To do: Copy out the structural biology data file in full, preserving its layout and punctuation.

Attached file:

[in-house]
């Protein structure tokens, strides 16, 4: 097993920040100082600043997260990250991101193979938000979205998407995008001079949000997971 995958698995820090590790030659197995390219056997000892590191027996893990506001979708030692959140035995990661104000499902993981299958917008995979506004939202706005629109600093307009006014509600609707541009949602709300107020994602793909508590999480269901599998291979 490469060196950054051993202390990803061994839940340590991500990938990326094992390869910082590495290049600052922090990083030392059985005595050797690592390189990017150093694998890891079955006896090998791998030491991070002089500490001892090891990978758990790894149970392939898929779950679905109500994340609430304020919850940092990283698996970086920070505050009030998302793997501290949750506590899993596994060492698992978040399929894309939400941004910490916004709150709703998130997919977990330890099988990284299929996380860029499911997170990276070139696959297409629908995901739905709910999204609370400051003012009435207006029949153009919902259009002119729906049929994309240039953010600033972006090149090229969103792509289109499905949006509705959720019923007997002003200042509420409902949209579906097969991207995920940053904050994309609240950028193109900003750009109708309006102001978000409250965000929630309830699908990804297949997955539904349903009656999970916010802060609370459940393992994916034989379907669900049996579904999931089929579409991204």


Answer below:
[in-house]
């Protein structure tokens, strides 16, 4: 097993920040100082600043997260990250991101193979938000979205998407995008001079949000997971 995958698995820090590790030659197995390219056997000892590191027996893990506001979708030692959140035995990661104000499902993981299958917008995979506004939202706005629109600093307009006014509600609707541009949602709300107020994602793909508590999480269901599998291979 490469060196950054051993202390990803061994839940340590991500990938990326094992390869910082590495290049600052922090990083030392059985005595050797690592390189990017150093694998890891079955006896090998791998030491991070002089500490001892090891990978758990790894149970392939898929779950679905109500994340609430304020919850940092990283698996970086920070505050009030998302793997501290949750506590899993596994060492698992978040399929894309939400941004910490916004709150709703998130997919977990330890099988990284299929996380860029499911997170990276070139696959297409629908995901739905709910999204609370400051003012009435207006029949153009919902259009002119729906049929994309240039953010600033972006090149090229969103792509289109499905949006509705959720019923007997002003200042509420409902949209579906097969991207995920940053904050994309609240950028193109900003750009109708309006102001978000409250965000929630309830699908990804297949997955539904349903009656999970916010802060609370459940393992994916034989379907669900049996579904999931089929579409991204």